Planning vs. Action – How to not Get Caught With Details

There are many people who like to make plans more than to actually take action. So in this new article I want to compare planning vs. action and how you avoid to get caught up with unnecessary details.

I’m not only talking about outlining a story or planning a novel, but all kinds of preparations. We can get obsessed with planning, trying to get every detail right.

It should be obvious that to succeed with any long-term activity planning is necessary. Especially if you’re a writer, and especially in today’s time and age. Where are you sharing your work, where and how do you want to get published, should you write short stories or novels? The list goes on.

The problem with plans

Let me make one thing clear: Excessive planning is nothing but procrastination.

Planning, thinking about our next step and outlining those steps in detail is much easier than doing it. It’s fun to think about what we want to do, when we want to do it, and what goals we want to accomplish. We might even tell ourselves that careful planning ahead is necessary. Though, we often tell ourselves these things so we don’t have to take action. We are procrastinating.

Planning things to perfection will only do one thing, it will restrict us and not give us enough room for improvisation. When things go wrong, we are thrown into a turmoil and we’ll likely feel that everything’s going wrong now. So what do we do? We go back to our timetable or scheduler and start trying to adapt and make a better plan for ourselves, including all the fresh information available. That’s not how things should be because we’re wasting valuable time.

 

My personal obsession with planning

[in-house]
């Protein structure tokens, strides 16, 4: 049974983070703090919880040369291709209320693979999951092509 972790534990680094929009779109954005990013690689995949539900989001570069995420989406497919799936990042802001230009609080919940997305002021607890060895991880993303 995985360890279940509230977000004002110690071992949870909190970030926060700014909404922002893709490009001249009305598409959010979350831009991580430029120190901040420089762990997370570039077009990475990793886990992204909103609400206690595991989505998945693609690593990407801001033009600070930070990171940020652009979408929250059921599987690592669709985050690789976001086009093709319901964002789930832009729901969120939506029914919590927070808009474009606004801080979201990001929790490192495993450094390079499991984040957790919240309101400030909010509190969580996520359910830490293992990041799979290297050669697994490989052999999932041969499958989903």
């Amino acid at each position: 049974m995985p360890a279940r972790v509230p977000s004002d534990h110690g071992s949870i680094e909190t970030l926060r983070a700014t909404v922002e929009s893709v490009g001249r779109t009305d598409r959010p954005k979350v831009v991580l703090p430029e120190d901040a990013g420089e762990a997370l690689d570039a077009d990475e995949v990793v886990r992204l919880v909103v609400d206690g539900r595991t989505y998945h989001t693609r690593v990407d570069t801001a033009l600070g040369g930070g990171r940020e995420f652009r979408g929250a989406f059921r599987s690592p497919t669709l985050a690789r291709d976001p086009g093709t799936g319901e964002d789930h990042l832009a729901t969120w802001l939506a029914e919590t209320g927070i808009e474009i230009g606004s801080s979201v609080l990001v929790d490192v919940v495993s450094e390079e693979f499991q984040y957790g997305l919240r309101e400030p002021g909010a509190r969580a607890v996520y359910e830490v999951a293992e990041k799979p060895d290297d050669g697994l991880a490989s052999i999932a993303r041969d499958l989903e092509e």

When I was younger, I wouldn’t write a story, instead I’d spend my time planning and outlining it. I’d write the names of characters and places, come up with titles for chapters and much, much more. I’d never start writing the story itself because I was too caught up planning it all out. Eventually I’d lose interest and move on to a new project, a new plan.

A few years ago I began working online. Here, too, I’d start by making detailed plans without ever taking action. I’d gather all kinds of materials and examples and would push the actual starting point of my project further and further ahead. The problem was that all the planning and all the preparations were never doing me any good because I took no actual action. When I did, I’d often notice that none of my plans were even remotely realistic. The harsh reality I had to accept was that to improve in any activity you had to take action.

The recommended solution

The answer isn’t to start without having any idea what to do. Doing things blindly is not the right way either and might very well have even worse results.

Instead, create a quick, rough and flexible plan. Limit the time you spend on your plans, don’t go into excessive detail. You should spend most of your time on taking action. In my case, it means sitting down and writing.

The best way to plan short-term activities, like the next week, is to state the goal you have for the next week and how you plan on reaching it. Write the activity for each day, and when you want to do it. That should be it, and it shouldn’t take long to do it. You should do so on a specific day of the week, preferably Sunday evening, so you don’t spend any time during the week on it.

One thing I’m doing myself is to spend the first ten to fifteen minutes in the morning to just sit down and note down what I’m planning to do for the day. This gives me a very rough plan, and it helps me to focus better on the things that matter. Whatever you do though, your plans should be short, clear and structured. Then spend the rest of the day or week actually taking action.

Planning Summary

There might be a need for a more complex plan, especially for long-term activities, like writing a novel. Still, I’d advise you to focus on the most important part of the project and plan those out quickly. Focus on key points and don’t waste time on petty things.

Planning and preparing things should never take more time than to take action. Things often won’t go right the first time around anyway, regardless of however much time you spend on planning them. Unpredictable things will happen. Take writing a short story, for example. You can outline it to perfection, but once you start writing, you might come up with better ideas, fresher characters or things might move into a different direction.

There are no perfect plans. Instead of trying to get things right beforehand, always take action and risk that things might turn out differently.

 

Like I did with this post.